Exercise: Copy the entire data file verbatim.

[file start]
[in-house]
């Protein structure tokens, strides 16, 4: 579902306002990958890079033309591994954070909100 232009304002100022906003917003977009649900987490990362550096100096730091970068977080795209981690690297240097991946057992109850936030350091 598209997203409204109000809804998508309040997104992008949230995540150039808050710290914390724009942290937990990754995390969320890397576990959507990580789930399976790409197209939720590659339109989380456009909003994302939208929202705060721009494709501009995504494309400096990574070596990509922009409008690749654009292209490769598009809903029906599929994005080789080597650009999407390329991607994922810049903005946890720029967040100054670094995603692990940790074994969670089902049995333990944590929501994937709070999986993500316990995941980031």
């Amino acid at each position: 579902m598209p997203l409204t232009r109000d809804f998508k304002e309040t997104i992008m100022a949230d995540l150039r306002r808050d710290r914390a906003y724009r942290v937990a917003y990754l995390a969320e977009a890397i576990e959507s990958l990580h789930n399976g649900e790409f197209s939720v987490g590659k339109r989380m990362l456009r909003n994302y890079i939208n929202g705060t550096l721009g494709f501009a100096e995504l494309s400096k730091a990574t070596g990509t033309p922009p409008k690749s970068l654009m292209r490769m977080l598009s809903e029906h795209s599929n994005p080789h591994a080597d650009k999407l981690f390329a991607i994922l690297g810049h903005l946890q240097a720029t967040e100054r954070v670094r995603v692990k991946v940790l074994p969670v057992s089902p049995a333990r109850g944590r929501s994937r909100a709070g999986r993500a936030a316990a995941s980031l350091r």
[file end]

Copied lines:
[in-house]
């Protein structure tokens, strides 16, 4: 579902306002990958890079033309591994954070909100 232009304002100022906003917003977009649900987490990362550096100096730091970068977080795209981690690297240097991946057992109850936030350091 598209997203409204109000809804998508309040997104992008949230995540150039808050710290914390724009942290937990990754995390969320890397576990959507990580789930399976790409197209939720590659339109989380456009909003994302939208929202705060721009494709501009995504494309400096990574070596990509922009409008690749654009292209490769598009809903029906599929994005080789080597650009999407390329991607994922810049903005946890720029967040100054670094995603692990940790074994969670089902049995333990944590929501994937709070999986993500316990995941980031």
């Amino acid at each position: 579902m598209p997203l409204t232009r109000d809804f998508k304002e309040t997104i992008m100022a949230d995540l150039r306002r808050d710290r914390a906003y724009r942290v937990a917003y990754l995390a969320e977009a890397i576990e959507s990958l990580h789930n399976g649900e790409f197209s939720v987490g590659k339109r989380m990362l456009r909003n994302y890079i939208n929202g705060t550096l721009g494709f501009a100096e995504l494309s400096k730091a990574t070596g990509t033309p922009p409008k690749s970068l654009m292209r490769m977080l598009s809903e029906h795209s599929n994005p080789h591994a080597d650009k999407l981690f390329a991607i994922l690297g810049h903005l946890q240097a720029t967040e100054r954070v670094r995603v692990k991946v940790l074994p969670v057992s089902p049995a333990r109850g944590r929501s994937r909100a709070g999986r993500a936030a316990a995941s980031l350091r």